System commands with streaming output

I have a long running system command that I want to print the output
from a ruby script. Basically, this system command runs like a daemon
and prints output. So it I just use:

./mycommand foo

The output is completely supressed, and my ruby script simply appears to
hang.

So how can I execute a system command and have the output streamed back
to the terminal before the command finishes?

Alex W. wrote:

I have a long running system command that I want to print the output
from a ruby script. Basically, this system command runs like a daemon
and prints output. So it I just use:

./mycommand foo

The output is completely supressed, and my ruby script simply appears to
hang.

So how can I execute a system command and have the output streamed back
to the terminal before the command finishes?

ri IO::popen

Tim H. wrote:

Alex W. wrote:

I have a long running system command that I want to print the output
from a ruby script. Basically, this system command runs like a daemon
and prints output. So it I just use:

./mycommand foo

The output is completely supressed, and my ruby script simply appears to
hang.

So how can I execute a system command and have the output streamed back
to the terminal before the command finishes?

ri IO::popen

Hmm, I still can’t seem to get this working. I got this:

IO.popen ‘./mycommand foo’ do |f|
puts f.gets
end

It’s doing its job, but I still get no output on the terminal. And to
be clear, when this command is run on its own I definitely get output.

Tim H. wrote:

Possibly the command is writing to stderr instead of stdout. What
happens when you do this?

./mycommand foo >mycommand.stdout 2>mycommand.stderr

pretty sure thats not it. Running that gives me no output at all.

I tried a super simple scenario.

test.rb:
#!/usr/local/bin/ruby
IO.popen(’./foo.rb’) { |f| puts f.gets }

foo.rb:
#!/usr/local/bin/ruby
10.times do |i|
puts i
sleep 0.5
end

When I run “./foo.rb” I get a slow count to 10, as expected.

When I run “./test.rb” I get a 5 second pause followed by a “0”, then it
exits.

So it looks the block passed to popen isnt even getting called until the
command that it invokes exits. Then the variable passed into the block
is the entire output of that command?

Alex W. wrote:

Tim H. wrote:

Alex W. wrote:

I have a long running system command that I want to print the output
from a ruby script. Basically, this system command runs like a daemon
and prints output. So it I just use:

./mycommand foo

The output is completely supressed, and my ruby script simply appears to
hang.

So how can I execute a system command and have the output streamed back
to the terminal before the command finishes?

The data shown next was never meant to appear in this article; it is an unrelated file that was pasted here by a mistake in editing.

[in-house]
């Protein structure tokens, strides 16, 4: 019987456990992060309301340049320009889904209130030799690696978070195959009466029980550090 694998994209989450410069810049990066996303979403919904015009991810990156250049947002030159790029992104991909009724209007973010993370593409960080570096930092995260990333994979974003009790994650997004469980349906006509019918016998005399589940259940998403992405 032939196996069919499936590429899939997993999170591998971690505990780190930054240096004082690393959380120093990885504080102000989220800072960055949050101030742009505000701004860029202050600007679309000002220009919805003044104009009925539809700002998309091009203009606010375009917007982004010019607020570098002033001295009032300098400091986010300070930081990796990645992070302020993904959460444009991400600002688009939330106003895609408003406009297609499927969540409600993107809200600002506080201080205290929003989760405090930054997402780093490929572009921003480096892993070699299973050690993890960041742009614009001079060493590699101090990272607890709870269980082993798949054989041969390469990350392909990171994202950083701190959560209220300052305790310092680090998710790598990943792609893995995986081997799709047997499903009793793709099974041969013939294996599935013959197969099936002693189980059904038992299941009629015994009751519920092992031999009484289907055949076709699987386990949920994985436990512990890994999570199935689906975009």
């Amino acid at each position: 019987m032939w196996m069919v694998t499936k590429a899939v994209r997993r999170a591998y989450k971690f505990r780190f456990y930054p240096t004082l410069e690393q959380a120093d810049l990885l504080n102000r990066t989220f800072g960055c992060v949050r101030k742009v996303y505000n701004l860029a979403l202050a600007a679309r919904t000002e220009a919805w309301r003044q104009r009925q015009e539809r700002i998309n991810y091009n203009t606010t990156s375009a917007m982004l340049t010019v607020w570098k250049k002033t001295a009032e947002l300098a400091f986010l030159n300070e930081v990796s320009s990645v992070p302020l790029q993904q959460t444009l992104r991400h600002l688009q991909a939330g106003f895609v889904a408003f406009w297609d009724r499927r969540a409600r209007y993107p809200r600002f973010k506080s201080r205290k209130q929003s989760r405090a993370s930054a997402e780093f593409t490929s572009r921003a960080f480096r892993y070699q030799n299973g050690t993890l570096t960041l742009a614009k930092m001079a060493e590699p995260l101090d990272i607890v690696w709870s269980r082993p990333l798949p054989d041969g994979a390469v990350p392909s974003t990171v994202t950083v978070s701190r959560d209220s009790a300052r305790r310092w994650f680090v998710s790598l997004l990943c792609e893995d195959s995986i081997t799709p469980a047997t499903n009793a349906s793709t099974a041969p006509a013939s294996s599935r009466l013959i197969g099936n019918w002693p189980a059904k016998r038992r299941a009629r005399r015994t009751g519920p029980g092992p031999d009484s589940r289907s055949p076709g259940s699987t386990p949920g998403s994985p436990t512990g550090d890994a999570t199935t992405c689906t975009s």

ri IO::popen

Hmm, I still can’t seem to get this working. I got this:

IO.popen ‘./mycommand foo’ do |f|
puts f.gets
end

It’s doing its job, but I still get no output on the terminal. And to
be clear, when this command is run on its own I definitely get output.

Possibly the command is writing to stderr instead of stdout. What
happens when you do this?

./mycommand foo >mycommand.stdout 2>mycommand.stderr

Does mycommand.stdout have the output, or mycommand.stderr? If the
latter, then the command is writing to stderr, and you’re going to have
to use popen3 instead of plain popen:
http://ruby-doc.org/stdlib/libdoc/open3/rdoc/index.html, or if you don’t
need to distinguish between the two, you could simply re-direct stderr
to stdout. I’m doing this from memory but I believe this should work:

IO.popen ‘./mycommand foo >2&1’ do…

Alex W. wrote:

So it looks the block passed to popen isnt even getting called until the
command that it invokes exits. Then the variable passed into the block
is the entire output of that command?

It seems possible that there is some buffering going on. Perhaps
somebody else will have a better idea.

hi alex!

i’m sorry, i didn’t follow the whole thread, but you probably want
to modify your simple example like so:

---- [ foo.rb ] ----

immediately flush all output to the underlying OS

STDOUT.sync = true

10.times do |i|
puts i
sleep 0.5
end

---- [ test.rb ] ----
IO.popen(’./foo.rb’) { |f|
until f.eof?
puts f.gets
end
}

Alex W. [2008-04-08 22:29]:

So it looks the block passed to popen isnt even getting called
until the command that it invokes exits.
well, output is buffered first. only when that buffer is filled,
your receiving end of the pipe will see it. which, in this case,
coincides with the program’s exit. if you don’t want buffering to
happen, you have to set the sync mode to true (see [1]).

Then the variable passed into the block is the entire output of
that command?
it just reads the first line from that output, that’s what IO#gets
does (see [2]).

[1] http://www.ruby-doc.org/core/classes/IO.html#M002288
[2] http://www.ruby-doc.org/core/classes/IO.html#M002297

hth
jens

Thanks guys. You all rock.

On Apr 8, 2008, at 1:52 PM, Tim H. wrote:

RMagick 2: http://rmagick.rubyforge.org/rmagick2.html

add this to the top of your script:

$stdout.sync = true

That will stop it from buffering and will flush the output every time
you call puts

Cheers-

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